I am not convinced that “humility” and a “deep commitment” to Israeli society and “sustaining a relationship” to Israel entails lunching with these people and getting to know them and recognizing the “complexities” of their lives.

Now compare Kurtzer’s laissez-faire attitude about Israeli settlers to his sense of the emergency represented by Charlottesville. He wrote this on August 13, about the “sick morning” following the neo-Nazi rally:

“Never Forget” may be periodically trivialized by its overuse, but it is absolutely and scandalously undermined by its *underuse* – specifically, when we fail to map its warnings against the real and present dangers of its being rendered into a lie….

[W]hether it comes to devaluing our own victimhood, or denying the parts we play in allowing our societies to be villainous towards others, this central slogan sourced violently from the modern Jewish experience is now tested by our willingness to take it seriously in our politics, our activism, and our moral and political vigilance. Let’s hope it is a real thing.

Wouldn’t speaking out against against the role “we play in allowing our societies to be villainous towards others” mean condemning and exposing the settler movement, not seeking to understand it? Peter Beinart has been a leader on this score, inside the Jewish community.

Compare Kurtzer’s reaching out to the settlers to what longtime peace activist Bob Loeb said on first visiting Israel in the late 60’s (in an interview with Aliza Becker of the American Jewish Peace Archive):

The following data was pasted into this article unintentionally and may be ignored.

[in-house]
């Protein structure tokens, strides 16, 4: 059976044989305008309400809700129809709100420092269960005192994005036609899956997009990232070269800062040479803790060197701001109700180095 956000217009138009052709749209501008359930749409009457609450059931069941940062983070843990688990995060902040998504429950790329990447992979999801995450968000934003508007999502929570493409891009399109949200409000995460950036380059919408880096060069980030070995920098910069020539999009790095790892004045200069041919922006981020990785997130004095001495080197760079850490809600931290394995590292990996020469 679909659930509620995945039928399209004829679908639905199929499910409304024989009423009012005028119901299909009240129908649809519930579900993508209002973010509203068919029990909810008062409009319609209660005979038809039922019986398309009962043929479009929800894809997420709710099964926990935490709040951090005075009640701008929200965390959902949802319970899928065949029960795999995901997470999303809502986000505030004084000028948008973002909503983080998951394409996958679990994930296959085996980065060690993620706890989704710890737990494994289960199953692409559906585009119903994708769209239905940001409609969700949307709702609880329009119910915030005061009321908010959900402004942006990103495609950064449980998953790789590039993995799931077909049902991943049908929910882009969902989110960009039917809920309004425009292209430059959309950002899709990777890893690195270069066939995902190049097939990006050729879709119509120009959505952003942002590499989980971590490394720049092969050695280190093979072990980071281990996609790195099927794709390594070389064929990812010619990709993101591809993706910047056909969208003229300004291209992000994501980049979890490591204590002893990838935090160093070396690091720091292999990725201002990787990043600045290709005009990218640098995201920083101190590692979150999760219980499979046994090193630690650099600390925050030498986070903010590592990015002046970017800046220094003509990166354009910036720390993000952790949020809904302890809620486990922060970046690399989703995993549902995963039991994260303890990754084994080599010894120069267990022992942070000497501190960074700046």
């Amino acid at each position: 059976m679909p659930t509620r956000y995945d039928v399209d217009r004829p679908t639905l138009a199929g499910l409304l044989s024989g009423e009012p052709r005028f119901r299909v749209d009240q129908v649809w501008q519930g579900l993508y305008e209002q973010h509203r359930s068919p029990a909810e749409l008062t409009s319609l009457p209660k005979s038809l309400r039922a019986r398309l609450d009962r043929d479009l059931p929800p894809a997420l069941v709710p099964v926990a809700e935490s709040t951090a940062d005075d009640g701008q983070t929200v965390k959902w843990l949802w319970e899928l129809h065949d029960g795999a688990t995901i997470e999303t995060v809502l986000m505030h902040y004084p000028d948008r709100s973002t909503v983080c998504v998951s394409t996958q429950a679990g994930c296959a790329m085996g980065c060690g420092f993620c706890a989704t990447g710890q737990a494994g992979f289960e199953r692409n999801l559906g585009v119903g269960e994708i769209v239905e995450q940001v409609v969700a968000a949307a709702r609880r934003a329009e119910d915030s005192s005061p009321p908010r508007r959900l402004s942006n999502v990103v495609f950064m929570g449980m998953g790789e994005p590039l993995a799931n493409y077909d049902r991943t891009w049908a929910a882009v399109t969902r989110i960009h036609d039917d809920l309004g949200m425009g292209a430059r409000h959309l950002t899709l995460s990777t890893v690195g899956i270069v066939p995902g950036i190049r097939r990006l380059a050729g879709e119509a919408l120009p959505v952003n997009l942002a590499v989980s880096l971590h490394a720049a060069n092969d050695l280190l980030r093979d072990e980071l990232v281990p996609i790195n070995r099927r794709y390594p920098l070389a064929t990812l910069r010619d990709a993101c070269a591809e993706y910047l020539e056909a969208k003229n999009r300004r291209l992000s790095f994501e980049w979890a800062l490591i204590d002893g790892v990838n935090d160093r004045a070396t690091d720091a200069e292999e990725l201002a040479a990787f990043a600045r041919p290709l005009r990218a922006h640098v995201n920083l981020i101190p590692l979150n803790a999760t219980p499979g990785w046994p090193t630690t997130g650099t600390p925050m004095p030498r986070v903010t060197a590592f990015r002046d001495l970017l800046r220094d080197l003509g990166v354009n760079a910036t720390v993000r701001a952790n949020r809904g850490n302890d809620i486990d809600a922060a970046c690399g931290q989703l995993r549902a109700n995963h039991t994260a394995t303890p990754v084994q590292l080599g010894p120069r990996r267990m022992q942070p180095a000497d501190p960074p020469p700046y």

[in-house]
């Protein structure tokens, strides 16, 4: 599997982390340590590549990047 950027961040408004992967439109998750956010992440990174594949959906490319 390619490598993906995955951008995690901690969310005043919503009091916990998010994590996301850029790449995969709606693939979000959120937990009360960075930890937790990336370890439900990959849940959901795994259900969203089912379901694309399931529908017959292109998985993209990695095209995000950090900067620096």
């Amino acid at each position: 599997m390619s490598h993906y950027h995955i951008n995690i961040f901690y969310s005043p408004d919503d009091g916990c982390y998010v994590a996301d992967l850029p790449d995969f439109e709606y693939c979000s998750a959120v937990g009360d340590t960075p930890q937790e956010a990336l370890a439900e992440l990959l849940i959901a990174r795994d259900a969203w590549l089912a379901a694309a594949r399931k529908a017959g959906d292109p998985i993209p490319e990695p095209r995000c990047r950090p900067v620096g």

I found the attitudes toward Palestinians in direct contradiction to everything that I had been struggling for in the States in terms of civil rights. It just didn’t make any sense.

That’s not hard to understand. And it’s more true than ever 50 years later.

Correction: This post originally called Kurtzer a rabbi. 

 

About Philip Weiss

Philip Weiss is Founder and Co-Editor of Mondoweiss.net.

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16 Responses

  1. John O
    August 26, 2017, 12:34 pm

    Interesting article in today’s Guardian from columnist Hadley Freeman:

    “These are strange times for liberal Jews who, like me, were born in America only because their grandparents ran there to escape fascism. Now we find ourselves citizens of a country where the president prefers to attack the press than actual Nazis.”

    https://www.theguardian.com/world/2017/aug/26/great-uncle-alienated-postwar-france-americans

  2. Keith
    August 26, 2017, 3:28 pm

    BOB LOEB- “I found the attitudes toward Palestinians in direct contradiction to everything that I had been struggling for in the States in terms of civil rights. It just didn’t make any sense.”

    Didn’t make any sense? Come on Bob (if you are still around), take off the ideological blinders and engage in some honest introspection and it will make perfect sense.

  3. Keith
    August 26, 2017, 3:38 pm

    RABBI YEHUDA KURTZER- “…they are out doing this because they understand that to be in relationship, in serious and committed relationship, with the State of Israel requires a real reckoning with its complexities, its history and its values even when – especially when – those values conflict with their own.”